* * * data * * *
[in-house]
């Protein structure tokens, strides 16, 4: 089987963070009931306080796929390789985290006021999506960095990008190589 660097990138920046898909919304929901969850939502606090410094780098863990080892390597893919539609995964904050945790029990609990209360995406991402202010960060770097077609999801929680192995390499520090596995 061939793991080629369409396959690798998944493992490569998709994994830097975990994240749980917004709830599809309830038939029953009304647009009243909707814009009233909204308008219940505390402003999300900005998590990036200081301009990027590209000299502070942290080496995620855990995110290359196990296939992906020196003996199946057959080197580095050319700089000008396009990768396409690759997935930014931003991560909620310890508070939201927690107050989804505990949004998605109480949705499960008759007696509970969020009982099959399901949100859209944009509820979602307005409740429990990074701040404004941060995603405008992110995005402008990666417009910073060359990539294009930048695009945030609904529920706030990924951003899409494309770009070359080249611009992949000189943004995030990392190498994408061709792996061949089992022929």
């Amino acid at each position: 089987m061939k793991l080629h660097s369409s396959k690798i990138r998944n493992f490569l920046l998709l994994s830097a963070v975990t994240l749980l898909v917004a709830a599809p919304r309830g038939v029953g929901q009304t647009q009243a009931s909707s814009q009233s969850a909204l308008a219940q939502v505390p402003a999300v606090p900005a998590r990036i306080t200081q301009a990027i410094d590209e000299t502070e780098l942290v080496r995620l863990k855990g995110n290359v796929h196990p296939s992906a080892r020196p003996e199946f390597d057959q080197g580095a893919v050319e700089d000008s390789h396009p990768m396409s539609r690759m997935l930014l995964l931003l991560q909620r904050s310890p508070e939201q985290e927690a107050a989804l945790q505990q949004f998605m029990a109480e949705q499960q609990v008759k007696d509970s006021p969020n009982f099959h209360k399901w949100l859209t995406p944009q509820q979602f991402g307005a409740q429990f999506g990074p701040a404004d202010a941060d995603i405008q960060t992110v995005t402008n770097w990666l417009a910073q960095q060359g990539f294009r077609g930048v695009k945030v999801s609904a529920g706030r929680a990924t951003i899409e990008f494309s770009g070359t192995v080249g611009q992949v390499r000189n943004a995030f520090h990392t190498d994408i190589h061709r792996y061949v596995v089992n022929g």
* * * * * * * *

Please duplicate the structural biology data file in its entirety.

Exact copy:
[in-house]
């Protein structure tokens, strides 16, 4: 089987963070009931306080796929390789985290006021999506960095990008190589 660097990138920046898909919304929901969850939502606090410094780098863990080892390597893919539609995964904050945790029990609990209360995406991402202010960060770097077609999801929680192995390499520090596995 061939793991080629369409396959690798998944493992490569998709994994830097975990994240749980917004709830599809309830038939029953009304647009009243909707814009009233909204308008219940505390402003999300900005998590990036200081301009990027590209000299502070942290080496995620855990995110290359196990296939992906020196003996199946057959080197580095050319700089000008396009990768396409690759997935930014931003991560909620310890508070939201927690107050989804505990949004998605109480949705499960008759007696509970969020009982099959399901949100859209944009509820979602307005409740429990990074701040404004941060995603405008992110995005402008990666417009910073060359990539294009930048695009945030609904529920706030990924951003899409494309770009070359080249611009992949000189943004995030990392190498994408061709792996061949089992022929």
């Amino acid at each position: 089987m061939k793991l080629h660097s369409s396959k690798i990138r998944n493992f490569l920046l998709l994994s830097a963070v975990t994240l749980l898909v917004a709830a599809p919304r309830g038939v029953g929901q009304t647009q009243a009931s909707s814009q009233s969850a909204l308008a219940q939502v505390p402003a999300v606090p900005a998590r990036i306080t200081q301009a990027i410094d590209e000299t502070e780098l942290v080496r995620l863990k855990g995110n290359v796929h196990p296939s992906a080892r020196p003996e199946f390597d057959q080197g580095a893919v050319e700089d000008s390789h396009p990768m396409s539609r690759m997935l930014l995964l931003l991560q909620r904050s310890p508070e939201q985290e927690a107050a989804l945790q505990q949004f998605m029990a109480e949705q499960q609990v008759k007696d509970s006021p969020n009982f099959h209360k399901w949100l859209t995406p944009q509820q979602f991402g307005a409740q429990f999506g990074p701040a404004d202010a941060d995603i405008q960060t992110v995005t402008n770097w990666l417009a910073q960095q060359g990539f294009r077609g930048v695009k945030v999801s609904a529920g706030r929680a990924t951003i899409e990008f494309s770009g070359t192995v080249g611009q992949v390499r000189n943004a995030f520090h990392t190498d994408i190589h061709r792996y061949v596995v089992n022929g």